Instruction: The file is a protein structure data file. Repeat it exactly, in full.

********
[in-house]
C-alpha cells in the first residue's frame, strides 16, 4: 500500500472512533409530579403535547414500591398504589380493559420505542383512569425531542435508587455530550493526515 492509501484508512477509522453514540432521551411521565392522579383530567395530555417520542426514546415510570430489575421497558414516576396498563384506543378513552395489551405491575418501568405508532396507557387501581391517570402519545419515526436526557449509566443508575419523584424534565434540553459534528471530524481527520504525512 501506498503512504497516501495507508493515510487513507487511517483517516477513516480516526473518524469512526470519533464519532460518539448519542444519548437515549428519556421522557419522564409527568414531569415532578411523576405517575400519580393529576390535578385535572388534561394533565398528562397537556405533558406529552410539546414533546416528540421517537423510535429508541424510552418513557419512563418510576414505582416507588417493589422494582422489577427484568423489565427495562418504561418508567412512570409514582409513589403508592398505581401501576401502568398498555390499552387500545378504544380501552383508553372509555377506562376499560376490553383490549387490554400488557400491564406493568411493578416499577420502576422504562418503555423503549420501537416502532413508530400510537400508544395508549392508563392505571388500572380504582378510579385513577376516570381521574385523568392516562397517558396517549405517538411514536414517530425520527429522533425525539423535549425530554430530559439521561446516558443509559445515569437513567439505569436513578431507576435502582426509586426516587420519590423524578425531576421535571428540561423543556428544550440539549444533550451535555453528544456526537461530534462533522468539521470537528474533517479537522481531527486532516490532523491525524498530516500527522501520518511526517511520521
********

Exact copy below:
[in-house]
C-alpha cells in the first residue's frame, strides 16, 4: 500500500472512533409530579403535547414500591398504589380493559420505542383512569425531542435508587455530550493526515 492509501484508512477509522453514540432521551411521565392522579383530567395530555417520542426514546415510570430489575421497558414516576396498563384506543378513552395489551405491575418501568405508532396507557387501581391517570402519545419515526436526557449509566443508575419523584424534565434540553459534528471530524481527520504525512 501506498503512504497516501495507508493515510487513507487511517483517516477513516480516526473518524469512526470519533464519532460518539448519542444519548437515549428519556421522557419522564409527568414531569415532578411523576405517575400519580393529576390535578385535572388534561394533565398528562397537556405533558406529552410539546414533546416528540421517537423510535429508541424510552418513557419512563418510576414505582416507588417493589422494582422489577427484568423489565427495562418504561418508567412512570409514582409513589403508592398505581401501576401502568398498555390499552387500545378504544380501552383508553372509555377506562376499560376490553383490549387490554400488557400491564406493568411493578416499577420502576422504562418503555423503549420501537416502532413508530400510537400508544395508549392508563392505571388500572380504582378510579385513577376516570381521574385523568392516562397517558396517549405517538411514536414517530425520527429522533425525539423535549425530554430530559439521561446516558443509559445515569437513567439505569436513578431507576435502582426509586426516587420519590423524578425531576421535571428540561423543556428544550440539549444533550451535555453528544456526537461530534462533522468539521470537528474533517479537522481531527486532516490532523491525524498530516500527522501520518511526517511520521